COACHELLA, Calif. — California’s three-year drought, compounded by court-ordered cuts in water shipments from the north to the south, has limited Huron region’s fall lettuce production.
The outlook for the California desert’s winter lettuce crop is much brighter, however, grower-shippers said.
The lettuce crop in the Coachella and Imperial valleys — provided the good weather continues — will mean ample supplies of high quality lettuce varieties through the winter, they said.
“Our lettuce grower says his yields and his stands of leaf lettuce are the best he’s seen in years,” said John Burton, general manager for Peter Rabbit Farms.
Harvesting of the company’s lettuce varieties — romaine, red leaf, green leaf and butter — should begin the week of Nov. 16, he said.
Romaine hearts, a commodity that took a hiatus of several years at Peter Rabbit Farms, will play a larger role in the company’s inventory this winter, Burton said.
Limited acreage of romaine hearts in 2008 proved to be a hit with customers, he said, and led to increased plantings for this season.
“We found the demand was there. We found a solid customer base.” Burton said.
The hearts are generally packed in 12 by 3 cartons, but Peter Rabbit will custom pack to retail and foodservice specifications, he said.
The growing popularity of romaine hearts finds several grower-shippers responding.
Hearts are among several leafy green varieties grown in the Thermal area for Fresno-based Baloian Farms, said Jeremy Lane, sales manager.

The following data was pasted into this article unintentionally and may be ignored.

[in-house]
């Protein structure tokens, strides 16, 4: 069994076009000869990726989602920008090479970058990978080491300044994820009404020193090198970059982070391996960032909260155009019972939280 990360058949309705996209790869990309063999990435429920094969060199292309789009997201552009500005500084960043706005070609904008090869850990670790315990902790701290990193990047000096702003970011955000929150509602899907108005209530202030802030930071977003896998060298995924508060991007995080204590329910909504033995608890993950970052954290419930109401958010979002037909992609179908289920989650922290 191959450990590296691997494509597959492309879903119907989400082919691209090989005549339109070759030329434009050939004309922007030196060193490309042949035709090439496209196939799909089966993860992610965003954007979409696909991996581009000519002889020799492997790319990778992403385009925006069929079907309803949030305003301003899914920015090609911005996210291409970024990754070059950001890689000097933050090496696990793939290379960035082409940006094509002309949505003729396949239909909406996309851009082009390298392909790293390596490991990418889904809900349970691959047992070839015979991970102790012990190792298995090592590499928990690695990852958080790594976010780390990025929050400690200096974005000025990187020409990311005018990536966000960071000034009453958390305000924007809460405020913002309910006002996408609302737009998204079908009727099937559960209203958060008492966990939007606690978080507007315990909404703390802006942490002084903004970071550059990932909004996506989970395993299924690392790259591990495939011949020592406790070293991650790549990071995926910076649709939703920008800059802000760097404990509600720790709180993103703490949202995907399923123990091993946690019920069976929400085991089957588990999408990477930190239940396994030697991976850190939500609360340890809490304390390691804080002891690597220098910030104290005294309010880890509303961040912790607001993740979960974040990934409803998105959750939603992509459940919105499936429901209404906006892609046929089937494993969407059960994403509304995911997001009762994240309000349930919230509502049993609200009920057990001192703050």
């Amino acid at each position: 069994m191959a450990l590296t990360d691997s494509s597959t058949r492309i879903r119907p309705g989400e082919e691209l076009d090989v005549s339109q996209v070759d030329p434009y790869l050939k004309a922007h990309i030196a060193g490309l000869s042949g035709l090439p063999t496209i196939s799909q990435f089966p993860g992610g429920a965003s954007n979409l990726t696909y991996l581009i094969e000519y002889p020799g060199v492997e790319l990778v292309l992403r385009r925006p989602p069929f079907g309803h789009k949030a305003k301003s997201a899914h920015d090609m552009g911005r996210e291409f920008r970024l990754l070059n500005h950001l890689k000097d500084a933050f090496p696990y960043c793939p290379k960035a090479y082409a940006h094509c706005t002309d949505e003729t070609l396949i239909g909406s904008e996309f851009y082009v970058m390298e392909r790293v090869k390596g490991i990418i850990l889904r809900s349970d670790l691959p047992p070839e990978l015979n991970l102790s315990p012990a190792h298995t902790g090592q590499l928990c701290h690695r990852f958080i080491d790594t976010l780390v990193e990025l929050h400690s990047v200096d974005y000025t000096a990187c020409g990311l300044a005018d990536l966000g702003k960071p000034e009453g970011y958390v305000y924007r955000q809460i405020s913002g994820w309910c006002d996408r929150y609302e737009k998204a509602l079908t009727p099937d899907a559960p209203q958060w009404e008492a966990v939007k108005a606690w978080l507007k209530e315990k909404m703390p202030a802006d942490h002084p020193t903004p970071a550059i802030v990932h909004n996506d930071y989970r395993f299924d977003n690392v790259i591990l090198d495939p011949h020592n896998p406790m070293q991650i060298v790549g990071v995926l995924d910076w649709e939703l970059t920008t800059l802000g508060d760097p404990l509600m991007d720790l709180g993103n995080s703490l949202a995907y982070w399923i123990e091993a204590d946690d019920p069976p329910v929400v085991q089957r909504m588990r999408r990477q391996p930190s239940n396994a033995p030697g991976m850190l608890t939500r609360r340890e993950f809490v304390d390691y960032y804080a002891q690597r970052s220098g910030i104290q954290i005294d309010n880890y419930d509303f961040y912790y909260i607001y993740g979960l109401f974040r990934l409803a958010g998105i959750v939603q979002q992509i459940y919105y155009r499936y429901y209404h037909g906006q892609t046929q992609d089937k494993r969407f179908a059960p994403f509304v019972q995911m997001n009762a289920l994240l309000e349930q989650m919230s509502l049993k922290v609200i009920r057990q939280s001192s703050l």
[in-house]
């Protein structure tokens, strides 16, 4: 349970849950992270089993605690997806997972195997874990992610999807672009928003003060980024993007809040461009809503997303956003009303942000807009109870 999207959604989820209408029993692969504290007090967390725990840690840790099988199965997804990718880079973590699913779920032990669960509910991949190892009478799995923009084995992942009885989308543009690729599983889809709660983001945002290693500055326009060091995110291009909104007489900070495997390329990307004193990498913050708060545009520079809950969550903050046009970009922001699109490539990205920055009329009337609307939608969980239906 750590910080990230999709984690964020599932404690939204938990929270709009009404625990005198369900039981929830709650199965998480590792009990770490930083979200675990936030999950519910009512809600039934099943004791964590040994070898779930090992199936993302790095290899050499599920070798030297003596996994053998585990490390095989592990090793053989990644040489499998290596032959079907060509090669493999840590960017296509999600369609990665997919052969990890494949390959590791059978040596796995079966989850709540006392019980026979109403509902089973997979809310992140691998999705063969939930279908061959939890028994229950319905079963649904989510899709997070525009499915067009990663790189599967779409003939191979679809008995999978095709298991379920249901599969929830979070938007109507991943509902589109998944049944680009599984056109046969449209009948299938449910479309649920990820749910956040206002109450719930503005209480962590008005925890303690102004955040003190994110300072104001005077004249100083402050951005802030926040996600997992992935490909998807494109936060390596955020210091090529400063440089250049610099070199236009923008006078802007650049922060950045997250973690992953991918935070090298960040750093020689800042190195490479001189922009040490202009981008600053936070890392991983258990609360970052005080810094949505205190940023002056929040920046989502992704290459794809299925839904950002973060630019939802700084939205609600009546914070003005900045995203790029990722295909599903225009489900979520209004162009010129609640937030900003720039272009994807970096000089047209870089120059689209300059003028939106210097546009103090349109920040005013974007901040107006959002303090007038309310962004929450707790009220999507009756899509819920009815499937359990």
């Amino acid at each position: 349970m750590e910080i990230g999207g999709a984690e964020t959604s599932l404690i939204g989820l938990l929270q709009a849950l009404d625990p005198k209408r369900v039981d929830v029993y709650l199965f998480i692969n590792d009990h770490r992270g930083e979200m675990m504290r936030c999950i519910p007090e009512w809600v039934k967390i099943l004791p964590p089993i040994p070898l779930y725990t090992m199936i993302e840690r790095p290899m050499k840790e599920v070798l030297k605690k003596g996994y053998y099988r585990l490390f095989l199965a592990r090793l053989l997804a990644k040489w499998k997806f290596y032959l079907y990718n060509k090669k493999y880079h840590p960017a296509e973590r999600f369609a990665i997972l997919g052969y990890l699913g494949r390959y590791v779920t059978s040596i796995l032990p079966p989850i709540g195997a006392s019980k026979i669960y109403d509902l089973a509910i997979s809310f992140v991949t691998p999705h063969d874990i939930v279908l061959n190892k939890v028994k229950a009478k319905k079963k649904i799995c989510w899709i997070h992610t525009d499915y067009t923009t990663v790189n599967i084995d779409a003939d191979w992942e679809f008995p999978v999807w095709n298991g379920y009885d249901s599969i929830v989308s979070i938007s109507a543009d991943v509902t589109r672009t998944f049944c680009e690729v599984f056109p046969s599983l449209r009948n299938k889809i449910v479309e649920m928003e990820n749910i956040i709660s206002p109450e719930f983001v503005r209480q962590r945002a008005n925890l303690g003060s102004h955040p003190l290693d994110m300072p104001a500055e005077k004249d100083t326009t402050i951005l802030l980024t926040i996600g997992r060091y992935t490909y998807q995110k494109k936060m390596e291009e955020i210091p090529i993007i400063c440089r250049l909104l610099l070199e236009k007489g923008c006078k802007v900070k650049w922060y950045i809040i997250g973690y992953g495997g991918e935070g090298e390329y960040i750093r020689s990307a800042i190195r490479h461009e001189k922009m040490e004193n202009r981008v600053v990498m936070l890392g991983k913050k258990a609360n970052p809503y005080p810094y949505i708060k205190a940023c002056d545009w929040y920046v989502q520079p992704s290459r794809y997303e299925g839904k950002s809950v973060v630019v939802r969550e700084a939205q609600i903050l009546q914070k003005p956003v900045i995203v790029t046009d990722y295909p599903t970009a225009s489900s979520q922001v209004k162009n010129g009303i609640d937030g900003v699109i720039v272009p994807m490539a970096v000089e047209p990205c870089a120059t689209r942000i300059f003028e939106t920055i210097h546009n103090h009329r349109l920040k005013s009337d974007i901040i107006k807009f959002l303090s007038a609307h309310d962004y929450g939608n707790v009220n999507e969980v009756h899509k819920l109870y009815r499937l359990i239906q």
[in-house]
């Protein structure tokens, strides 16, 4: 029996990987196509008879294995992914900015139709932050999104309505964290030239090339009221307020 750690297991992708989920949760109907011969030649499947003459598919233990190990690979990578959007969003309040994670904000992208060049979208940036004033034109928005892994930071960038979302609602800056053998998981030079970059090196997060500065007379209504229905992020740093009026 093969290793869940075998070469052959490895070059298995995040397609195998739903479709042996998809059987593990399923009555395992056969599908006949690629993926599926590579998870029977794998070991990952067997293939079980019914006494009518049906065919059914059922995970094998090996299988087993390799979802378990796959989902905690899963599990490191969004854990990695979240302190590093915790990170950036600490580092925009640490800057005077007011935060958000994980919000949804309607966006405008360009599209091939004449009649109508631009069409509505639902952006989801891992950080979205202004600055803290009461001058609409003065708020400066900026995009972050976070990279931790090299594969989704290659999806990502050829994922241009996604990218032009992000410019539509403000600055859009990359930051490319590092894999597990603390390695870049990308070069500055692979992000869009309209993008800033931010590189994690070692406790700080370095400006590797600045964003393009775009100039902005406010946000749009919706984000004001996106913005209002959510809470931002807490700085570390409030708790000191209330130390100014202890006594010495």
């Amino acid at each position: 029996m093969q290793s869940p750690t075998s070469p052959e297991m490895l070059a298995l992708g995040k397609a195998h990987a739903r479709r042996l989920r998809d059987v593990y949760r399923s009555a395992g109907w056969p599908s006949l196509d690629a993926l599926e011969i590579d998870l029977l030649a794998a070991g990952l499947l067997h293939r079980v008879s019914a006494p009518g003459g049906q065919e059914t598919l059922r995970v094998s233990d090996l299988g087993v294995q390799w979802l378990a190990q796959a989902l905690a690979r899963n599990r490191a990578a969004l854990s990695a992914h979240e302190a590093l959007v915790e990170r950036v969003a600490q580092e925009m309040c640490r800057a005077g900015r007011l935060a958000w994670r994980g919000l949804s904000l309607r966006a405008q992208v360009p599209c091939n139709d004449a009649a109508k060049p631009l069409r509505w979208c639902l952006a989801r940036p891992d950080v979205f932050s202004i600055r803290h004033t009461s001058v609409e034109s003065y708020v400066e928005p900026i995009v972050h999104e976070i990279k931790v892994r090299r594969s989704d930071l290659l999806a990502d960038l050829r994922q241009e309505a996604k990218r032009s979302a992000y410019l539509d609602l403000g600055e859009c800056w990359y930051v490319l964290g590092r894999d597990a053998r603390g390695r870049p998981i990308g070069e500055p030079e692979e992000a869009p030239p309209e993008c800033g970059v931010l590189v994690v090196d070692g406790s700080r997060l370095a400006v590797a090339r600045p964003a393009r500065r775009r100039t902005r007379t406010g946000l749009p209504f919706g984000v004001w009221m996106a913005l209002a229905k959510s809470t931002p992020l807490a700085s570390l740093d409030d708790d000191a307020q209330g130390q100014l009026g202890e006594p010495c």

The other varieties are romaine and red and green leaf and butter lettuce, he said.
“We’ll begin harvesting all of our lettuce varieties right about the end of November,” Lane said.
Romaine hearts are part of a variety of leafy vegetables in the winter inventory of Ocean Mist Farms. Others in the category for the Castroville-based grower-shipper include red and green leaf and butter lettuce and romaine, said Gary Silacci, sales manager.
“Harvesting is scheduled to start about Nov. 19 or Nov. 20, but that could change depending on the weather,” he said.
Ocean Mist Farms also will market iceberg over the winter, a crop that Silacci said will be coming from the Yuma area. Picking of all of the company’s lettuce varieties is scheduled to continue through March.
“We’ll do a transition crop of spring lettuce in Huron before we come back to the Salinas Valley,” he said.
Salinas-based Coastline Produce’s scheduled harvest start for lettuce in the California desert is Dec. 7, said Mark McBride, sales office manager.